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Re: reference to an undefined key

by stevieb (Canon)
on Oct 10, 2015 at 14:31 UTC ( #1144373=note: print w/replies, xml ) Need Help??


in reply to reference to an undefined key

You can't access attributes of an object before the object is created. It's like asking what the value of your bank account is, when you haven't even opened up an account yet.

You don't show where the $userId or $appName are coming from, but I suspect you'll be accepting them as params in your new() method.

What I would do here, is something like this, using an _init() method to do the lifting (untested). Note I've replaced $obj with $self, and extracted the variables for clarity, instead of just passing @_ around:

Update: The first half of my example doesn't perform properly. See AnomalousMonk's post below as to how it's broken. I've left it in as to not break context. Their reply has a fix.

use warnings; use strict; use Data::Dumper; package Test; sub new { my $self = bless {}, shift; my ($uid, $root, $app) = @_; my %attrs = $self->_init($uid, $root, $app); $self = \%attrs; return $self; } sub _init { my $self = shift; my ($uid, $root, $app) = @_; my %attrs; $attrs{Root} = $root; $attrs{UserDir} = $attrs{Root} . "Usr/$uid/"; $attrs{UserAppData} = $attrs{UserDir} . "$app", return %attrs; } package main; my $test = Test->new('steve', '/home/', 'perl'); print Dumper $test;

If you do want to do all the work in the constructor method, you can create the object up-front, then access all of its attributes before returning it:

sub new { my $obj = bless {}, shift; my ($uid, $root, $app) = @_; $obj->{Root} = $root; $obj->{UserDir} = $obj->{Root} . "Usr/$uid/"; $obj->{UserAppData} = $obj->{UserDir} . "$app", return $obj; }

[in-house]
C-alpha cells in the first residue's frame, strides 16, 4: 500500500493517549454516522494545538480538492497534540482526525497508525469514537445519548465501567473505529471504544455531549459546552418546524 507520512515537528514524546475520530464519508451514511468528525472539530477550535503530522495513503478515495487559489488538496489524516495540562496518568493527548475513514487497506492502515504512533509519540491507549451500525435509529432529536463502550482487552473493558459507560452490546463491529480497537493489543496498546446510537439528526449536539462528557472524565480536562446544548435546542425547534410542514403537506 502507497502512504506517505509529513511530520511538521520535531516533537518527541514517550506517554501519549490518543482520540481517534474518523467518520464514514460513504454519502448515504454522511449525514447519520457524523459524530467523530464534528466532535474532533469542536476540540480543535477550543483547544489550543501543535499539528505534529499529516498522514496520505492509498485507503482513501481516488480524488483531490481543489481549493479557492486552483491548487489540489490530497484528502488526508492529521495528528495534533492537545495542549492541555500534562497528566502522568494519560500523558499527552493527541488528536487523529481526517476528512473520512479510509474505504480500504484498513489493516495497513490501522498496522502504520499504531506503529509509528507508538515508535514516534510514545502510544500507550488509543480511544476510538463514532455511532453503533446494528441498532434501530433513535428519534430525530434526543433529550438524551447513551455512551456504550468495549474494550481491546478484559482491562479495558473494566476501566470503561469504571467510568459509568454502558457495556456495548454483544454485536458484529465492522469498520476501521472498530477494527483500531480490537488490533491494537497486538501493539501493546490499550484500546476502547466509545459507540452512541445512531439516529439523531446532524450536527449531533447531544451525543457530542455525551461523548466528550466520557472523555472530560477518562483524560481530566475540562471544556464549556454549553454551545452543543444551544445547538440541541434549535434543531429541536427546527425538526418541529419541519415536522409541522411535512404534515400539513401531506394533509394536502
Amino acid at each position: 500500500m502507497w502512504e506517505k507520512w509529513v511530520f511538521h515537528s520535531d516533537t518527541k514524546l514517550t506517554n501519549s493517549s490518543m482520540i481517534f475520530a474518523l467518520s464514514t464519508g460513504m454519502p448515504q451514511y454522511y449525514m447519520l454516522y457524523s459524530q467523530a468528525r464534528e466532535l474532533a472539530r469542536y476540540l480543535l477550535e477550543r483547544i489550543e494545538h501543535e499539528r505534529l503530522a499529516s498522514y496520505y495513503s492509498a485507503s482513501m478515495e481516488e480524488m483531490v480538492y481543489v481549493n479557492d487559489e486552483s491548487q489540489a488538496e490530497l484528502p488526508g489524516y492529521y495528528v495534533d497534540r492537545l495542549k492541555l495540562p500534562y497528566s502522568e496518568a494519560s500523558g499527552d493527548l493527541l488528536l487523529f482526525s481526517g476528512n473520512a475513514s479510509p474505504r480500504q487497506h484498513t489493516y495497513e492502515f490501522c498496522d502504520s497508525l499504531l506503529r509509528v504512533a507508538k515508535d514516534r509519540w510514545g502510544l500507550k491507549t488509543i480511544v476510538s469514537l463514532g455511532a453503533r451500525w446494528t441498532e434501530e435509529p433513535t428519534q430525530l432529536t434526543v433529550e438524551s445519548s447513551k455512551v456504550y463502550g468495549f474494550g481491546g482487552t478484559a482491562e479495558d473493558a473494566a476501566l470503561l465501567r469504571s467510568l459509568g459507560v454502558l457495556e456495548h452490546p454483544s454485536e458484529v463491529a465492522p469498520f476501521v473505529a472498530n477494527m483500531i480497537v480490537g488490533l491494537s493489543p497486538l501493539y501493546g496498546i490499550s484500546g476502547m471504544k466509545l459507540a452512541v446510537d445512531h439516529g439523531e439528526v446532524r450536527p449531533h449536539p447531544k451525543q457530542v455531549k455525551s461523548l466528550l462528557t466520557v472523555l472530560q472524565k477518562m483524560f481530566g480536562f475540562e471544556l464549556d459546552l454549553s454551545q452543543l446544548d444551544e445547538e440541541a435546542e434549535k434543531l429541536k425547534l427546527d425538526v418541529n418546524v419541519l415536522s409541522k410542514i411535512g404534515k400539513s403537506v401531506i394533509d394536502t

-stevieb

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Re^2: reference to an undefined key
by AnomalousMonk (Bishop) on Oct 10, 2015 at 15:39 UTC
        sub new {
            my $self = bless {}, shift;
            ...
            my %attrs = $self->_init($uid, $root, $app);
            $self = \%attrs;
            return $self;
        }

        sub _init {
            ...
            my %attrs;
            ...
            return %attrs;
        }

    Unfortunately, overwriting the blessed reference to an anonymous hash  $self with an unblessed reference to the  %attrs hash destroys the blessing an object reference needs. Your original code produces

    $VAR1 = { 'Root' => '/home/', 'UserDir' => '/home/Usr/steve/', 'UserAppData' => '/home/Usr/steve/perl' };
    from the  print Dumper $test; statement. (Update: The second definition of  new() returns a properly blessed object.)

    A minimal change to produce a properly blessed object reference might be something like

    c:\@Work\Perl>perl -e "use warnings; use strict; ;; use Data::Dumper; ;; package Test; ;; sub new { my $self = bless {}, shift; my ($uid, $root, $app) = @_; ;; return $self->_init($uid, $root, $app); ;; } ;; sub _init { my $self = shift; my ($uid, $root, $app) = @_; ;; $self->{Root} = $root; $self->{UserDir} = $self->{Root} . qq{Usr/$uid/}; $self->{UserAppData} = $self->{UserDir} . $app, ;; return $self; } ;; package main; ;; my $test = Test->new('steve', '/home/', 'perl'); print Dumper $test; " $VAR1 = bless( { 'Root' => '/home/', 'UserDir' => '/home/Usr/steve/', 'UserAppData' => '/home/Usr/steve/perl' }, 'Test' );